Washing bottles ...


And sterilising them.


Laundry


laundry ...


And yet more laundry.

We've been doing a study on Gideon recently, and one of the days' teaching was about seeing God's blessing in the mundane. I had to write down five mundane, everyday chores that I found most tedious. Then I had to write down next to them how these chores show God's blessings for me. For example, washing bottles = beautiful baby to feed. Wiping kitchen tops down = nice house with food to make mess with. Etc, etc. It felt simplistic at first, but I started to realise that actually, an attitude of thankfulness and gratitude is not just cultivated through tough times and how I deal with those. It's actually a lot to do with how I deal with every day stuff.

It's not just empty thankfulness (again, we're back to that whole 'my gun jammed!' thing). It's real thankfulness that comes from a place of respect and humility. It's not easy. And it's not something that I can boast about (because believe me, prayers of thanks are not on my mind when I look at my overflowing washing basket). It's a heart thing, and I believe only God can change my heart, but it starts with a decision on my part. A decision to be made every day. To be thankful even if I've had about five hours sleep. And it doesn't mean I have to enjoy the boring stuff, leaping around like a leprechaun whilst brandishing a bottle brush - it just means I have to respect them and what they represent.

So I will thank God for my life, and when I thank Him, I will thank Him for all of it - including the washing, the exhaustion, and the poo-splosions!

* I realise babies don't store poo for warmth. Just in case anyone was thinking about intervening. ;)

aint nobody got time for that

Friday, 8 November 2013

There are many things that I try not to allow time for. Bitterness. Bitchiness. Self-doubt. Anger. Obviously I'm not superwoman and I frequently forget/purposefully allow myself to dwell on things that I shouldn't.

However, now I've got a baby, there are even more things I just don't have time for (hoovering, for example. Or mopping. In fact, just don't ever look at our floor) and one of those things is excessive Mummy guilt and 'competitive parenting'.

I couldn't continue breastfeeding Baby B. Basically because it was too painful and it became a huge emotional deal for me. Throughout pregnancy, I was determined to breastfeed - determined. Ignoring the fact that family members had tried and failed, I did all the research I could. I knew about the equipment, I knew about letdown, I knew about the latch - oh, the latch, the solution to every painful breastfeeding issue, apparently. The only reason (so I thought) people around me found it so painful is that they didn't have the right support to get the latching on right. Breastfeeding according to official sources 'shouldn't be painful if the baby is latched on correctly.'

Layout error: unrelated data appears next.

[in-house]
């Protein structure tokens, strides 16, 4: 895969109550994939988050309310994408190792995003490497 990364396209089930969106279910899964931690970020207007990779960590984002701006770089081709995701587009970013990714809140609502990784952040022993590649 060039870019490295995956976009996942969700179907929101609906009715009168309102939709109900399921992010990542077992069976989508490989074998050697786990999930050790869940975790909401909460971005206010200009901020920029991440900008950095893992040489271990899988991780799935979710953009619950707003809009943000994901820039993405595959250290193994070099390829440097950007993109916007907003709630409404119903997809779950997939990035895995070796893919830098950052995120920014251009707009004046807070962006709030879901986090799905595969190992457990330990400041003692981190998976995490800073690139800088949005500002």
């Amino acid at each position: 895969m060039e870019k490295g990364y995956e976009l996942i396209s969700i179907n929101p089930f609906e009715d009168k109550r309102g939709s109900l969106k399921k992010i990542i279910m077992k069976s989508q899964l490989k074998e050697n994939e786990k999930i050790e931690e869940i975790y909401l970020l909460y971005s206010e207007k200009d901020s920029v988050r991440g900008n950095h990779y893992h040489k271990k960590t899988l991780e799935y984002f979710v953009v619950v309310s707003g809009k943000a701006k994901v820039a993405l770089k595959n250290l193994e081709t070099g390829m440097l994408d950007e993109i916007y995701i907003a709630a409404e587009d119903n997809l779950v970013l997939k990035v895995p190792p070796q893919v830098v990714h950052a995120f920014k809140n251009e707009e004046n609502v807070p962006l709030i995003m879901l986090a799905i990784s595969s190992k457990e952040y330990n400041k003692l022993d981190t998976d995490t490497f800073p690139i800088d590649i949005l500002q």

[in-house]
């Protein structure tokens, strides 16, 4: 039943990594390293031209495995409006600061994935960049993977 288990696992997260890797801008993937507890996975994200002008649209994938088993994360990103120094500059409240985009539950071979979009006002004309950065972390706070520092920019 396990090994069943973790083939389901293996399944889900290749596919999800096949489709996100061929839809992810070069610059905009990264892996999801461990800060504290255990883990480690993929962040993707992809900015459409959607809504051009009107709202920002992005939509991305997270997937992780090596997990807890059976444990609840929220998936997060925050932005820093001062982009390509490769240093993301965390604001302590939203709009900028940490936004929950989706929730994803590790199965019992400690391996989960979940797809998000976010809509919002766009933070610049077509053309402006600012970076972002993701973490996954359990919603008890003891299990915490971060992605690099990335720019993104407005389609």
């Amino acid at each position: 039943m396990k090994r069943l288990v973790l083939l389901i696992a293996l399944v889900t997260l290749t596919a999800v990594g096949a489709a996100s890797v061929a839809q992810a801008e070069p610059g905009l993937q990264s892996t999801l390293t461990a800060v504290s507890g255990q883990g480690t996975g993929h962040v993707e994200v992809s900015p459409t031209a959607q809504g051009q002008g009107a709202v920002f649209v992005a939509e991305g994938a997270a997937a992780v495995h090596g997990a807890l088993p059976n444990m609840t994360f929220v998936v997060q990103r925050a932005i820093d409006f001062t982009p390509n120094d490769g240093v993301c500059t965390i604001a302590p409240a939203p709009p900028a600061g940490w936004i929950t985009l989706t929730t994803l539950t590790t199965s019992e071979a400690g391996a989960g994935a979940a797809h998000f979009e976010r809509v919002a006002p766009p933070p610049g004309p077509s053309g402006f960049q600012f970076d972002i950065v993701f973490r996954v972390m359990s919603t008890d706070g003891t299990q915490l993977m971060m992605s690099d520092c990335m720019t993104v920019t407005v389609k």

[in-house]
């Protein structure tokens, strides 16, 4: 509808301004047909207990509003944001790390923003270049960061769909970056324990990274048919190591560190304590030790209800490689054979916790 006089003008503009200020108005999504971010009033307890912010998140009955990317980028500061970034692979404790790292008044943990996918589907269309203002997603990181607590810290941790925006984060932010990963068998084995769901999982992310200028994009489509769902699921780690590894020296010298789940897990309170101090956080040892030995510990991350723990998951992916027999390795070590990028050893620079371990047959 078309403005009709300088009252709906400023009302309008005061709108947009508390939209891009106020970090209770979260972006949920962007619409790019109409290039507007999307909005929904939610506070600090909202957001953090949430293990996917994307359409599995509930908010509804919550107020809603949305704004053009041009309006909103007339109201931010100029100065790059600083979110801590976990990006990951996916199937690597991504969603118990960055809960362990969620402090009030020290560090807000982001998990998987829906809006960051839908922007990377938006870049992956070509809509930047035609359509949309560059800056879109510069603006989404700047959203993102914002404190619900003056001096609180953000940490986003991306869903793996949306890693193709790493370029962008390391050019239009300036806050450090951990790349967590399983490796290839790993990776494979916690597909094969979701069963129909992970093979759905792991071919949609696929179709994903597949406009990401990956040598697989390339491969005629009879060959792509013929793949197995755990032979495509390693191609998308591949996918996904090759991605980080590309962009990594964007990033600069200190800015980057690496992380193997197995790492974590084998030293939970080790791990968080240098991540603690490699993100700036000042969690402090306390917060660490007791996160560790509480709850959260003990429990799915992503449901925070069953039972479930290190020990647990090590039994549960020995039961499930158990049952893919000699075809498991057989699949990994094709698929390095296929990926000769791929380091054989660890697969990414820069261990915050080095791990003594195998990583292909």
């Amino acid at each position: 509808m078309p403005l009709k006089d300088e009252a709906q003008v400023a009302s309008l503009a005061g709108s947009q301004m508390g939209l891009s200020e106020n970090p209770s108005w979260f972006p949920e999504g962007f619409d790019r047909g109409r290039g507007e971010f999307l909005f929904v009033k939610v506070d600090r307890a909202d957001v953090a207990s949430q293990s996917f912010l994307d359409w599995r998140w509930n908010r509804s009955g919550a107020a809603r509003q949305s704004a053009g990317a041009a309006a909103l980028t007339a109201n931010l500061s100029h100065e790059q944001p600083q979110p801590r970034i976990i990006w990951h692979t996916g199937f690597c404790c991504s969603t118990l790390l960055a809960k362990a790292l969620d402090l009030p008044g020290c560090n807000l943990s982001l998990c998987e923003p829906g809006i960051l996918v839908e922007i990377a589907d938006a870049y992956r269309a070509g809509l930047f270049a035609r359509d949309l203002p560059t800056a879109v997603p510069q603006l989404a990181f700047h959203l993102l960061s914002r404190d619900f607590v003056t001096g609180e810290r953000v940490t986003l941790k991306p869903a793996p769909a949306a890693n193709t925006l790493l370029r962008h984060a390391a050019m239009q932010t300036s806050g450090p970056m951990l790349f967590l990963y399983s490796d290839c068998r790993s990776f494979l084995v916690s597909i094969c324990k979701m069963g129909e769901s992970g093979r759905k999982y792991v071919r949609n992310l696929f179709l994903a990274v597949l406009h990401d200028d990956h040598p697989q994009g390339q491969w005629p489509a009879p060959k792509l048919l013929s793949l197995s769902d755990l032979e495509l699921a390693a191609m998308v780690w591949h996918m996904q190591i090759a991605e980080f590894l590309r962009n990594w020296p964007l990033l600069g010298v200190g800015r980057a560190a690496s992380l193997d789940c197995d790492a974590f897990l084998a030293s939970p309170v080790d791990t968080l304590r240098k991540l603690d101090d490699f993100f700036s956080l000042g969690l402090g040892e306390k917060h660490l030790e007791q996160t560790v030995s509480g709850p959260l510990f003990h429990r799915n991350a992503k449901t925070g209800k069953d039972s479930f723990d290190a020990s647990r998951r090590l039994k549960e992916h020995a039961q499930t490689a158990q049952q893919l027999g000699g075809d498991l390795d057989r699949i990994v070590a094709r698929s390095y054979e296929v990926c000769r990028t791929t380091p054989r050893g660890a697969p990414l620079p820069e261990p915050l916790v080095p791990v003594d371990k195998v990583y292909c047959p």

I found out from a friend with a baby older than B that actually, the first few feeds can be hellish, and the first few sucks are always a bit toe-curling. I felt not daunted, but even more prepared for how it was going to be. Chris and I had many discussions about the benefits of breastmilk and how natural and beautiful it was. I would ask for help from the midwives. It would be fine.

I didn't feel the first feed, but I was merrily sucking on gas and air at the time, so I didn't really feel much of anything except stunned and overwhelmed. But by the end of my stay in the hospital I'd called five different midwives to come and check us while we fed.

'Can you just check she's latching on properly?' I asked in desperation, Baby B crying and wriggling, every movement on me becoming more and more painful.

They'd check. By the end, I had her latched on properly every single time. 'See?' they'd say. 'Look how wide open her mouth is and how her cheeks are rounded. You're doing really well.'

'But it really really hurts.'

'It's only the first few sucks. It'll calm down in a minute.'